Windows 7 is Dead, Long Live Linux

With Microsoft hammering in the final nail of Windows 7’s coffin, many users may be wondering where to go next. Windows 10? macOS? Here’s another suggestion. How about Linux?

Although Windows 7 will still work, as we’ve mentioned in a previous post, since it’s now no longer supported by Microsoft, it will eventually become more of a working threat – open to all manner of vulnerabilities and security holes.

Upgrading to Windows 10 is the obvious option, providing your current Windows 7 PC’s specifications are up to the task. Buying a Mac is another option, but unless you’re specifically looking to go down the macOS road the end result can be quite costly. However, there is a third option in the form of Linux. With this option, you can keep your old Windows 7 PC while still enjoying a vibrant desktop, tons of apps, and a secure, up-to-date system.


Linux is a surprisingly powerful, fast, secure, and capable operating system. It’s used as the OS of choice for the Raspberry Pi, in the form of Raspbian OS, as well as in some of the most unlikely places.

Despite only enjoying 1.96% (according to of the total desktop operating system market, Linux has a dedicated following of enthusiasts, users, and contributors. It was created in 1991 by then University of Helsinki student, Linus Torvalds, who had become frustrated with the limitations and licensing of the popular educational system in use called Minix; a miniature version of the UNIX operating system.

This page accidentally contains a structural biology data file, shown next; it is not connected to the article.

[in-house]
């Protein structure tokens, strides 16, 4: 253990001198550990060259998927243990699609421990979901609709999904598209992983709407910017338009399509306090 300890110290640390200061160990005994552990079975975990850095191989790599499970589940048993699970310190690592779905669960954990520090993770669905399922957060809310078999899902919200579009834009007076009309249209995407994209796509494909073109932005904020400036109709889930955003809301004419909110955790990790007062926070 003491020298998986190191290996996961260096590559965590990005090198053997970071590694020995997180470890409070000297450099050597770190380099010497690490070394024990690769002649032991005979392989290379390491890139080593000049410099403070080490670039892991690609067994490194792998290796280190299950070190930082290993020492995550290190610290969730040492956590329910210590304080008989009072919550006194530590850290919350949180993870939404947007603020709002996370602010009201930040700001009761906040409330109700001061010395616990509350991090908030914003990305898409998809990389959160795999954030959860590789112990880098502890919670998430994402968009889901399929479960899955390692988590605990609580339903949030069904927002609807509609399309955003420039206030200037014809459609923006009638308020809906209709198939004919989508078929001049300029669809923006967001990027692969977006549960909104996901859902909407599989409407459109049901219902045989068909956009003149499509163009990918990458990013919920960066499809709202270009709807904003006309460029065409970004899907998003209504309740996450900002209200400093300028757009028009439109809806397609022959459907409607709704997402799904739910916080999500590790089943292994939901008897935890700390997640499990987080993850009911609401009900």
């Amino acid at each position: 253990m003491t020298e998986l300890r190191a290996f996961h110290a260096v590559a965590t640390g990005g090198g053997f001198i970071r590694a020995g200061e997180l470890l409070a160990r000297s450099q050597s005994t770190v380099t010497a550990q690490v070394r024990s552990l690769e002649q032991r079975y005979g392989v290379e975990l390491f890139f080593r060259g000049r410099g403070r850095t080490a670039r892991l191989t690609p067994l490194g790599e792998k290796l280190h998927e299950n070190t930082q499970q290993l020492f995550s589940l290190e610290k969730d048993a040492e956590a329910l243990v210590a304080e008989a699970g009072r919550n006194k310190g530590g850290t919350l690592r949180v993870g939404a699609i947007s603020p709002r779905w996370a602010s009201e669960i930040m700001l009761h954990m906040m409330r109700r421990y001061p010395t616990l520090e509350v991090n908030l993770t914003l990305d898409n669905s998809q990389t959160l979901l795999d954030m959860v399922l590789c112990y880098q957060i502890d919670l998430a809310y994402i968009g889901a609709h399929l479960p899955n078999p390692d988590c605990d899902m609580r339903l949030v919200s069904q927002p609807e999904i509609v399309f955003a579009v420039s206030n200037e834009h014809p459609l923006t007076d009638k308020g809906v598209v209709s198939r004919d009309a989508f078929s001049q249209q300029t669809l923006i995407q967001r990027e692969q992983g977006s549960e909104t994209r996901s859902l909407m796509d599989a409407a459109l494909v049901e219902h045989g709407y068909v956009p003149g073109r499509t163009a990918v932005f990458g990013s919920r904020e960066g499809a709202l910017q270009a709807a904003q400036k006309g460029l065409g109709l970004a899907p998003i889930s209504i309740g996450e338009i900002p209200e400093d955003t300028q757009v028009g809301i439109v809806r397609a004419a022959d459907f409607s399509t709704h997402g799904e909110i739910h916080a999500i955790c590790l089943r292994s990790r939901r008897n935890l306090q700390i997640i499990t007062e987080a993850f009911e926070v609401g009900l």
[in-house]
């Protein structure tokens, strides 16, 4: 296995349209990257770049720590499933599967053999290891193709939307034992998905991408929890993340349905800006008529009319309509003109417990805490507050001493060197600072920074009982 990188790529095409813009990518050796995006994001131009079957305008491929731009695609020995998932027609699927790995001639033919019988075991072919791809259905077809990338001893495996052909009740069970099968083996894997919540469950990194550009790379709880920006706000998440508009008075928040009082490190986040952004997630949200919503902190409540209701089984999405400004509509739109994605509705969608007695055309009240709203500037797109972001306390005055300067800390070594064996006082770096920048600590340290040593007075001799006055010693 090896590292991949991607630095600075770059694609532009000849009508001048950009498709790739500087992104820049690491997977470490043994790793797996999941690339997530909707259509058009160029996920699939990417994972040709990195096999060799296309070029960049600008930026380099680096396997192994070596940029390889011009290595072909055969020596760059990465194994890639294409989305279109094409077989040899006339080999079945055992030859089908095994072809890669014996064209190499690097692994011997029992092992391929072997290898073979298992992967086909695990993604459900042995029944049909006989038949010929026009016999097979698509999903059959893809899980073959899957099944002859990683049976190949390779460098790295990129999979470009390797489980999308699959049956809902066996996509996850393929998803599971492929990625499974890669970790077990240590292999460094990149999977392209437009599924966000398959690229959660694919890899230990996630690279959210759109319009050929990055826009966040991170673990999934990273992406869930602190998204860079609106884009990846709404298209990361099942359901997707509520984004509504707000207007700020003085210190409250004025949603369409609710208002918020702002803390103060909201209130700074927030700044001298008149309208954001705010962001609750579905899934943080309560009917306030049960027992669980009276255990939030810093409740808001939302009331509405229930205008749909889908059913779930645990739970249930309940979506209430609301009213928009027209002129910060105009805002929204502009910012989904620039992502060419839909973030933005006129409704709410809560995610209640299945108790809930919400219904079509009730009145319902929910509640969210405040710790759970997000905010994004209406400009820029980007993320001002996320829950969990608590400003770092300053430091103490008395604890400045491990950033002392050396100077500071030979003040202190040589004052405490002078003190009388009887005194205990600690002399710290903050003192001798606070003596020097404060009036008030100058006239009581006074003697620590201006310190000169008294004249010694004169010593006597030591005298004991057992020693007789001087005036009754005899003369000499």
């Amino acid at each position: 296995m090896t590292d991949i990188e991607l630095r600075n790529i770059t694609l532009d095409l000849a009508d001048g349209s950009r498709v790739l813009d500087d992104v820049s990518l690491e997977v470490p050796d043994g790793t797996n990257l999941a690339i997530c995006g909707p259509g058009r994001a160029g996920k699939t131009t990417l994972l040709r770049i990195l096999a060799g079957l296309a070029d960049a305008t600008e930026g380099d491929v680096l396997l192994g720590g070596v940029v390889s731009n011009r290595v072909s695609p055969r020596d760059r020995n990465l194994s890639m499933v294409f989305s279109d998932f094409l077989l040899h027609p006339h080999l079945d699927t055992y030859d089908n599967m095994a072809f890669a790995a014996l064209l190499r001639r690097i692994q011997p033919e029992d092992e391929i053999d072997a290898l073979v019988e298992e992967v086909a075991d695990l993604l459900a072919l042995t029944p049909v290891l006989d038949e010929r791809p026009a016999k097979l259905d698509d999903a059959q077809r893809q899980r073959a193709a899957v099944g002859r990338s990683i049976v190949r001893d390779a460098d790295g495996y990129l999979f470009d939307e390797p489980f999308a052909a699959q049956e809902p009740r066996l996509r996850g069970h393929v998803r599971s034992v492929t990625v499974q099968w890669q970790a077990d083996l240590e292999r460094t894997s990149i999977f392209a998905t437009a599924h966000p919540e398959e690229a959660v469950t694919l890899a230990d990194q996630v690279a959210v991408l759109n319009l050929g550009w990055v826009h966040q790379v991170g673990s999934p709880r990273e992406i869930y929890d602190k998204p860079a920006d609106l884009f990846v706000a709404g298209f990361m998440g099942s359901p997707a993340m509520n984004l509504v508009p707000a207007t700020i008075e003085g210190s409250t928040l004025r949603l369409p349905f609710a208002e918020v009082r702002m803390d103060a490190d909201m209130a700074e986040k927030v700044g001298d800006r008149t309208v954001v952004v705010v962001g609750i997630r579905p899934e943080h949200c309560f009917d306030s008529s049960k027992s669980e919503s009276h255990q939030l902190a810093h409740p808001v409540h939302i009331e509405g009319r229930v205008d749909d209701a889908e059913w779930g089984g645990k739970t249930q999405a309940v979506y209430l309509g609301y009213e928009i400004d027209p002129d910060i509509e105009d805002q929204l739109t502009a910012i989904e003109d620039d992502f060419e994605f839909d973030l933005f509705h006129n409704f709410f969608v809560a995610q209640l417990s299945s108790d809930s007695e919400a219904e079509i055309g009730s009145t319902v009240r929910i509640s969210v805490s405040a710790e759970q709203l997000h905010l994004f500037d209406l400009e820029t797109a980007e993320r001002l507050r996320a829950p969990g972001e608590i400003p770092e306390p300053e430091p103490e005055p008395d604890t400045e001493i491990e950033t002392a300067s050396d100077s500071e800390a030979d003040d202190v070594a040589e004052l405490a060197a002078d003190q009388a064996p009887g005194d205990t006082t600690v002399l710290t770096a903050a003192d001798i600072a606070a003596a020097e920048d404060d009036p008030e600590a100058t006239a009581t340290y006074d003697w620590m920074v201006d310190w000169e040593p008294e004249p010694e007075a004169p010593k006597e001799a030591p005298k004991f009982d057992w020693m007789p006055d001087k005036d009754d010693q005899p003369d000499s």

History of Linux Mint5

UNIX itself was released in the early ‘70s, as a multi-tasking, modular-designed operating system originally developed for programmers who needed a stable platform to code on. However, it’s performance, power and portability meant that it soon became the system of choice for companies and universities where high-end computing tasks were needed.

Torvalds needed a system that could mirror UNIX’s performance and features, without the licensing cost. Thus was born Linux, a UNIX-like operating system using freely available code from the GNU project. This enabled users around the world to utilise the power of a UNIX-like system, completely free of charge – an ethos that still holds today. Linux is free to download, install and use.

Essentially, Linux is much like any other operating system, such as Windows or macOS. It manages the computer hardware, provides an interface for the user to access that hardware, and provides programs for productivity, communications, gaming, science, education and more. As an operating system, Linux can be broken up into a number of significant elements:

Bootloader – The bootloader is the software that initialises and boots up your computer. It loads up the various modules the OS uses to begin to access the hardware in the system. You can modify a bootloader to load more than one OS installed on the system.

Kernel – The kernel is the core of the system, and the single element that is actually called Linux. The Linux kernel manages the computer processor, memory, storage, and any peripherals you have attached to your computer. It provides the basic services for all other parts of the OS.

Daemons – Daemons are background services that will start as the operating system is booting. These can enable printing, sound, networking and so on. They run unobtrusively rather than under the direct control of the user; often waiting to be activated by an event or condition.